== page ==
The reputation of Eugenio Pacelli, who reigned as Pope Pius XII from March 1939 until his death in October 1958, is an object lesson in the fragility of popularity and public esteem. Pacelli was a favoured son of Rome’s ‘black nobility’, the cluster of families whose 19th-century fortunes were built on service to the papacy. In these circles, the Pacellis ranked very high, described by one historian as the most important papal family since the Borgias. Eugenio’s grandfather, Marcantonio, was a key financial administrator under Pope Pius IX until the fall of the Papal States in 1870, and then editor of the official papal newspaper, Osservatore Romano. The future pope’s cousin Ernesto was the banker who directed the papacy’s investment policy under Pope Leo XIII, and was largely responsible for the stabilisation of its finances after the loss of the papal territories to the Italian state. Eugenio’s older brother, Francesco, was the lawyer who handled most of the negotiations for the Lateran Pact of 1929, the treaty that normalised the papacy’s relations with Fascist Italy and established the Vatican City State, and with it the political arrangements that still safeguard the spiritual autonomy of the papacy in a secular Italy.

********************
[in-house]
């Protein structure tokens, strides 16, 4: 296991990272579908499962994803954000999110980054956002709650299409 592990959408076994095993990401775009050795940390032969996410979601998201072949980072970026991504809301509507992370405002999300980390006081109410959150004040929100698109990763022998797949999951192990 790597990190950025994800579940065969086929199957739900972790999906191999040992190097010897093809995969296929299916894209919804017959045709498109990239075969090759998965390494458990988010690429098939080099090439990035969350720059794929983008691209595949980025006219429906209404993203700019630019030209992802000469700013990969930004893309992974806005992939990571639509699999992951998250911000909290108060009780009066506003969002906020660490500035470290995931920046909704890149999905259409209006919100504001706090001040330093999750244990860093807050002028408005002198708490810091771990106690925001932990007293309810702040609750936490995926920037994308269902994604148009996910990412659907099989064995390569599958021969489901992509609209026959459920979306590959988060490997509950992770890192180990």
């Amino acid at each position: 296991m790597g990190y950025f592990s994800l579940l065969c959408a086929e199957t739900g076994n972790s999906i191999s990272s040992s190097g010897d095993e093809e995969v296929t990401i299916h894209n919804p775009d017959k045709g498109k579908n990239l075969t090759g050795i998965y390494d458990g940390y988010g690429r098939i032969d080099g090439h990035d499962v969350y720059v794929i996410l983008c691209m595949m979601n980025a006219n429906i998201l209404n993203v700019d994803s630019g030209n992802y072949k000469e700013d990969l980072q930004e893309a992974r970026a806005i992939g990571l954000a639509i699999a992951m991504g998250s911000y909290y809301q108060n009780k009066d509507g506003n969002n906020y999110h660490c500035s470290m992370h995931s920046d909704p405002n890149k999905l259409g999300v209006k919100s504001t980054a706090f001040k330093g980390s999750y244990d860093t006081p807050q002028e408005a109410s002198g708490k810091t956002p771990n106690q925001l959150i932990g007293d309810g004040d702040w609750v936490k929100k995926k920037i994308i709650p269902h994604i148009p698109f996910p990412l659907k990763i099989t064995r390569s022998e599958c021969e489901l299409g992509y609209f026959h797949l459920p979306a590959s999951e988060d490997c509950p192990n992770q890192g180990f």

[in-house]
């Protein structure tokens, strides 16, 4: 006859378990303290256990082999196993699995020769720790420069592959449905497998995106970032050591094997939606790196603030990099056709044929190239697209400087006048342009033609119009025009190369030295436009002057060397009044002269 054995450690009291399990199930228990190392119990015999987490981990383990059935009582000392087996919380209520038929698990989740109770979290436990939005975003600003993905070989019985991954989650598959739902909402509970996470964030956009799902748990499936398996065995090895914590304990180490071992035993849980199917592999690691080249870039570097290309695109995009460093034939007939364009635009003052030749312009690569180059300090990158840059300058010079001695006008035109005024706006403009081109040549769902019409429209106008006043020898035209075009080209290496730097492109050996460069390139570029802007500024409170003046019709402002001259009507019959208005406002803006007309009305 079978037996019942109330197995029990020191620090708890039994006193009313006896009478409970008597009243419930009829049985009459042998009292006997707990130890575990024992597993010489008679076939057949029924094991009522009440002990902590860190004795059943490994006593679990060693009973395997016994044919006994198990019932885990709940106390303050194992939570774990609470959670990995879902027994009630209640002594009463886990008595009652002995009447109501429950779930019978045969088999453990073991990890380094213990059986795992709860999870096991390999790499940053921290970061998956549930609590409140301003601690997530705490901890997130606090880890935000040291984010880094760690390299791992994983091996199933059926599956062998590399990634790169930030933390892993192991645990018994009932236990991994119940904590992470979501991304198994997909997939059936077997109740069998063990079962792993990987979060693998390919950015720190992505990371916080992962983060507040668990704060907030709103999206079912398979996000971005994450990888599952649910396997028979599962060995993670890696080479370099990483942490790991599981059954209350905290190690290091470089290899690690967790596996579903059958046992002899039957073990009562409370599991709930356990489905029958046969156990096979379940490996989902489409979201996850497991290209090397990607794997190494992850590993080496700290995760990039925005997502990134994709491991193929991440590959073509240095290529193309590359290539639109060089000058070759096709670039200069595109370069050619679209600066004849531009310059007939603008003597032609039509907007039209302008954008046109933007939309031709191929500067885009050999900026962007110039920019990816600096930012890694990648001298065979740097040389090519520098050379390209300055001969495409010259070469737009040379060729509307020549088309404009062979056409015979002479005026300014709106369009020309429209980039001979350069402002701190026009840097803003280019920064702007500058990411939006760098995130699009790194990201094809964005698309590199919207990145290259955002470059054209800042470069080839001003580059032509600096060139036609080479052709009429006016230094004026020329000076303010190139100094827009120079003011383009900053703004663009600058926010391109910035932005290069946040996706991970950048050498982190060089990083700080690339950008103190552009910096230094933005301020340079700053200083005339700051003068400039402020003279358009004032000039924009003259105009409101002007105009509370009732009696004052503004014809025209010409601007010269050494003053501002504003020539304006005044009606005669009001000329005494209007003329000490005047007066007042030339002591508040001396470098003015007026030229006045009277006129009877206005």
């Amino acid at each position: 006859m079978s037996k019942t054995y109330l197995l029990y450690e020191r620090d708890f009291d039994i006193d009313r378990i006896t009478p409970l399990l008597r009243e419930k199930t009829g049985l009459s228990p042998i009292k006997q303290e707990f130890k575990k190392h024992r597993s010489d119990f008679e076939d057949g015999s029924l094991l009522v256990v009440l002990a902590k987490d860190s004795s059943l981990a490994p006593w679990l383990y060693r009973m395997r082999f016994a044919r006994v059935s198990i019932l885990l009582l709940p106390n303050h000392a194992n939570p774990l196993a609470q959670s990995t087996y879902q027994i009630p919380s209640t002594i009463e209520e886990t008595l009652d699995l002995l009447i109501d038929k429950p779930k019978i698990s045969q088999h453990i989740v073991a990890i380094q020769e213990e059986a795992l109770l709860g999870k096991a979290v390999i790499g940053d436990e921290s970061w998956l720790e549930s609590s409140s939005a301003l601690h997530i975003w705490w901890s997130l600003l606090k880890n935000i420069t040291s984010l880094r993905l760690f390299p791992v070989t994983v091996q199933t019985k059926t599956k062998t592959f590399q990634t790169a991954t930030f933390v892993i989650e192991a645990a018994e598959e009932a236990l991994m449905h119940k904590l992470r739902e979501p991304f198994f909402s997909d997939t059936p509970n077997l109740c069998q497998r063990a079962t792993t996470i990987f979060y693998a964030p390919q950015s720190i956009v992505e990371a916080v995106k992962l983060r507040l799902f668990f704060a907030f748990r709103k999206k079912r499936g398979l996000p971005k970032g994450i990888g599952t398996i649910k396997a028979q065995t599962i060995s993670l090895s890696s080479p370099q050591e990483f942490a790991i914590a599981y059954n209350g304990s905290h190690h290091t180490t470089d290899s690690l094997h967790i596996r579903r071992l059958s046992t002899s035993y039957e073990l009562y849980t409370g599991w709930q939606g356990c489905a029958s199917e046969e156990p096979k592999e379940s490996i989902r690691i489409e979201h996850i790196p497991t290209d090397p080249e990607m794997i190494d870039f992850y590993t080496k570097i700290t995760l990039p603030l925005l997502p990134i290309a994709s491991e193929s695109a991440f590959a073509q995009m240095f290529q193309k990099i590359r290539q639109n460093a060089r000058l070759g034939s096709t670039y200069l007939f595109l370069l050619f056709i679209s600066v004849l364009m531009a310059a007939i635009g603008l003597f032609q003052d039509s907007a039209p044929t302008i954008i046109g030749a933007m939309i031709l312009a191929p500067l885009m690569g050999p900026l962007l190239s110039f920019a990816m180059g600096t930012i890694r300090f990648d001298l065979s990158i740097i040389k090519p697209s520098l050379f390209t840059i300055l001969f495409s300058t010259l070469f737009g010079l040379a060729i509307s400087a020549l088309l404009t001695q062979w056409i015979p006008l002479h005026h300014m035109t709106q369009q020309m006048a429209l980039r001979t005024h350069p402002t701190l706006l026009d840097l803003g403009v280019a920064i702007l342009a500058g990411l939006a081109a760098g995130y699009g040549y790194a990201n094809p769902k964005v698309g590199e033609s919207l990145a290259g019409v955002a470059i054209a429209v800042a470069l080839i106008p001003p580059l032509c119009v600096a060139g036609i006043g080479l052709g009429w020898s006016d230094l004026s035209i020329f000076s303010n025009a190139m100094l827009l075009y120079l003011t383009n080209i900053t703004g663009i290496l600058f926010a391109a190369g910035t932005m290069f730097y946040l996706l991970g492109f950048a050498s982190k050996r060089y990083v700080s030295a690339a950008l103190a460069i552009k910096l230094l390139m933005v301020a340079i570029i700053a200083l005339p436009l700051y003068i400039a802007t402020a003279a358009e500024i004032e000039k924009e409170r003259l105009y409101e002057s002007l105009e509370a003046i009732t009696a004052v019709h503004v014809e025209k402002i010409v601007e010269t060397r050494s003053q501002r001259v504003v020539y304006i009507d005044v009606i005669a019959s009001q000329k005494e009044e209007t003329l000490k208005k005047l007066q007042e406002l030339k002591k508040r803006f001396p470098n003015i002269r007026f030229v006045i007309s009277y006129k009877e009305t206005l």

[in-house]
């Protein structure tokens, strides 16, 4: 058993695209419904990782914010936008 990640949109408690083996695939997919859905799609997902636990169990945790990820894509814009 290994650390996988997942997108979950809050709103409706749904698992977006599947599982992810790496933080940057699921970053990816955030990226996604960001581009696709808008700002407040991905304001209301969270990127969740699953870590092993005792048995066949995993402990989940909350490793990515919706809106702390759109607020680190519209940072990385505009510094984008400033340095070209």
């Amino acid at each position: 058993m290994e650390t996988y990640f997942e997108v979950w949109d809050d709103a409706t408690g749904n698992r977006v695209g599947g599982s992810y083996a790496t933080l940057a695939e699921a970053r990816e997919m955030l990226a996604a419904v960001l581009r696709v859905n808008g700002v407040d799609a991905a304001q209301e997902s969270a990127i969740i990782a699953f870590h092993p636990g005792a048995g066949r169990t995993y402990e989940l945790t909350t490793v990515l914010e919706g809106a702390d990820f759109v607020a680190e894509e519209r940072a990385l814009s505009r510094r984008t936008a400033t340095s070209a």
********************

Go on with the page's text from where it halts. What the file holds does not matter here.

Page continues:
Eugenio was ordained in 1899 and immediately entered papal service as a junior official in the Secretariat of State. His family’s high prestige would have ensured him an auspicious start on the ecclesiastical ladder, but he was in any case exceptionally gifted. Devout, sensitive, memorably distinguished-looking, with long elegant hands, a classic aquiline Roman nose and enormous expressive eyes, he also had a prodigious memory, a lucid legal mind and a gift for languages. Under four popes – Leo XIII, Pius X, Benedict XV and Pius XI – Pacelli steadily grew in esteem and influence. He was the chief draftsman of the 1917 Code of Canon Law, which greatly extended the powers of the papacy over the universal church. As nuncio to Germany from 1917 until 1929 he developed a lifelong love of Germany and its culture, and emerged as one of the architects of the papacy’s European diplomatic policy, particularly the concordats, treaties designed to protect the Church’s interests and freedom of action under non-Catholic regimes. As a witness to the Munich Bolshevik putsch in 1919, and the Vatican’s chief contact with Soviet Russia until negotiations collapsed in 1927, he acquired a deep-seated dread of communism that would shape many of his decisions as pope. In 1930 Pacelli succeeded his former mentor, Cardinal Pietro Gasparri, as cardinal secretary of state to the fiery Pope Pius XI. He was now the second most powerful man in the Catholic Church, just as the papacy confronted the apparently unstoppable rise of hostile totalitarian powers all over Europe. As secretary of state, he attempted to temper and restrain Pius XI’s increasingly confrontational response to Fascism and Nazi racial theory. But he was also one of the principal authors of the papal encyclical Mit brennender Sorge, a swingeing attack on Nazi ideology, which to Hitler’s fury was smuggled into Germany and read from Catholic pulpits on Palm Sunday 1937.